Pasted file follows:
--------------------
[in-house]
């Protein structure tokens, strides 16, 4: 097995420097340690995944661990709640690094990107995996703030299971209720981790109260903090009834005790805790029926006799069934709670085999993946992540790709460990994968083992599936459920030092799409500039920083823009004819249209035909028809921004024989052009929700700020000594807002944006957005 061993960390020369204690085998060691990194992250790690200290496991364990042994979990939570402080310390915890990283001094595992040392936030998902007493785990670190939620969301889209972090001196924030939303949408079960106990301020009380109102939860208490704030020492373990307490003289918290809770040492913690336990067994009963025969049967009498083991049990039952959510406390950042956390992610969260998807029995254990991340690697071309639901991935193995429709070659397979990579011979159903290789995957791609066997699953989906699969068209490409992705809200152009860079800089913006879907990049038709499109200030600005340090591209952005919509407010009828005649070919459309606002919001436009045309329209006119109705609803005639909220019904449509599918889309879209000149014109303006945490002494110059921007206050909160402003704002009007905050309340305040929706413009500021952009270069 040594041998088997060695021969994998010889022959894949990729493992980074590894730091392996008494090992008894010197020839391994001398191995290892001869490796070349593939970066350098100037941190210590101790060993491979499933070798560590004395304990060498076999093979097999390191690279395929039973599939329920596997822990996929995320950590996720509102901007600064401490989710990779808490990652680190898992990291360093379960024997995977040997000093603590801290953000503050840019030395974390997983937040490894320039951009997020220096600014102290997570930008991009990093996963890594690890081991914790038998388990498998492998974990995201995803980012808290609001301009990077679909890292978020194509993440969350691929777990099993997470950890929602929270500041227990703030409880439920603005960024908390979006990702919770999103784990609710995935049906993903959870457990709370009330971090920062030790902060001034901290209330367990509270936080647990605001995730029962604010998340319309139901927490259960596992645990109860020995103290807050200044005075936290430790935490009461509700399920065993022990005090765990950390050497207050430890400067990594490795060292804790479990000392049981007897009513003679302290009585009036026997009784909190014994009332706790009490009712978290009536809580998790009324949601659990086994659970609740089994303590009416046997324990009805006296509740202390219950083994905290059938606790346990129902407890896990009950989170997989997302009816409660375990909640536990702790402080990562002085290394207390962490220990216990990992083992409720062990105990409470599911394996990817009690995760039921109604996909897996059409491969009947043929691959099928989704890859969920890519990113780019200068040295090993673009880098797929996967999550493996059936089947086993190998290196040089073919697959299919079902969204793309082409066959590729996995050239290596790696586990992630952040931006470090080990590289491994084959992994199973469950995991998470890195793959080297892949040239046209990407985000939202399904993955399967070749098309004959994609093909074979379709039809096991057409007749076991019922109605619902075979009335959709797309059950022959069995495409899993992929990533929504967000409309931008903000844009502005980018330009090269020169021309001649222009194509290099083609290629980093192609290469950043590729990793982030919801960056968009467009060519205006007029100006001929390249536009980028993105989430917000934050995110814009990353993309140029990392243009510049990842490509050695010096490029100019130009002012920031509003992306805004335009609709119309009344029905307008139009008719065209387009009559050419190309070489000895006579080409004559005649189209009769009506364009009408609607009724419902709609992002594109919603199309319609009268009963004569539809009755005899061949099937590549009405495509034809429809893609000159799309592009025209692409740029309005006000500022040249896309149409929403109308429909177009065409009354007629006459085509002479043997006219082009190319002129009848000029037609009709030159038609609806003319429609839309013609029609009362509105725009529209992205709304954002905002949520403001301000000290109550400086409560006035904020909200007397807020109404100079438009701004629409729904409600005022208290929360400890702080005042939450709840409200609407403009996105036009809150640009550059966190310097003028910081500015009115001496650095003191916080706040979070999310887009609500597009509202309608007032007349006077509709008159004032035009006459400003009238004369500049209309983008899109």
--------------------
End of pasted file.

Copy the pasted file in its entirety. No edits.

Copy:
[in-house]
């Protein structure tokens, strides 16, 4: 097995420097340690995944661990709640690094990107995996703030299971209720981790109260903090009834005790805790029926006799069934709670085999993946992540790709460990994968083992599936459920030092799409500039920083823009004819249209035909028809921004024989052009929700700020000594807002944006957005 061993960390020369204690085998060691990194992250790690200290496991364990042994979990939570402080310390915890990283001094595992040392936030998902007493785990670190939620969301889209972090001196924030939303949408079960106990301020009380109102939860208490704030020492373990307490003289918290809770040492913690336990067994009963025969049967009498083991049990039952959510406390950042956390992610969260998807029995254990991340690697071309639901991935193995429709070659397979990579011979159903290789995957791609066997699953989906699969068209490409992705809200152009860079800089913006879907990049038709499109200030600005340090591209952005919509407010009828005649070919459309606002919001436009045309329209006119109705609803005639909220019904449509599918889309879209000149014109303006945490002494110059921007206050909160402003704002009007905050309340305040929706413009500021952009270069 040594041998088997060695021969994998010889022959894949990729493992980074590894730091392996008494090992008894010197020839391994001398191995290892001869490796070349593939970066350098100037941190210590101790060993491979499933070798560590004395304990060498076999093979097999390191690279395929039973599939329920596997822990996929995320950590996720509102901007600064401490989710990779808490990652680190898992990291360093379960024997995977040997000093603590801290953000503050840019030395974390997983937040490894320039951009997020220096600014102290997570930008991009990093996963890594690890081991914790038998388990498998492998974990995201995803980012808290609001301009990077679909890292978020194509993440969350691929777990099993997470950890929602929270500041227990703030409880439920603005960024908390979006990702919770999103784990609710995935049906993903959870457990709370009330971090920062030790902060001034901290209330367990509270936080647990605001995730029962604010998340319309139901927490259960596992645990109860020995103290807050200044005075936290430790935490009461509700399920065993022990005090765990950390050497207050430890400067990594490795060292804790479990000392049981007897009513003679302290009585009036026997009784909190014994009332706790009490009712978290009536809580998790009324949601659990086994659970609740089994303590009416046997324990009805006296509740202390219950083994905290059938606790346990129902407890896990009950989170997989997302009816409660375990909640536990702790402080990562002085290394207390962490220990216990990992083992409720062990105990409470599911394996990817009690995760039921109604996909897996059409491969009947043929691959099928989704890859969920890519990113780019200068040295090993673009880098797929996967999550493996059936089947086993190998290196040089073919697959299919079902969204793309082409066959590729996995050239290596790696586990992630952040931006470090080990590289491994084959992994199973469950995991998470890195793959080297892949040239046209990407985000939202399904993955399967070749098309004959994609093909074979379709039809096991057409007749076991019922109605619902075979009335959709797309059950022959069995495409899993992929990533929504967000409309931008903000844009502005980018330009090269020169021309001649222009194509290099083609290629980093192609290469950043590729990793982030919801960056968009467009060519205006007029100006001929390249536009980028993105989430917000934050995110814009990353993309140029990392243009510049990842490509050695010096490029100019130009002012920031509003992306805004335009609709119309009344029905307008139009008719065209387009009559050419190309070489000895006579080409004559005649189209009769009506364009009408609607009724419902709609992002594109919603199309319609009268009963004569539809009755005899061949099937590549009405495509034809429809893609000159799309592009025209692409740029309005006000500022040249896309149409929403109308429909177009065409009354007629006459085509002479043997006219082009190319002129009848000029037609009709030159038609609806003319429609839309013609029609009362509105725009529209992205709304954002905002949520403001301000000290109550400086409560006035904020909200007397807020109404100079438009701004629409729904409600005022208290929360400890702080005042939450709840409200609407403009996105036009809150640009550059966190310097003028910081500015009115001496650095003191916080706040979070999310887009609500597009509202309608007032007349006077509709008159004032035009006459400003009238004369500049209309983008899109």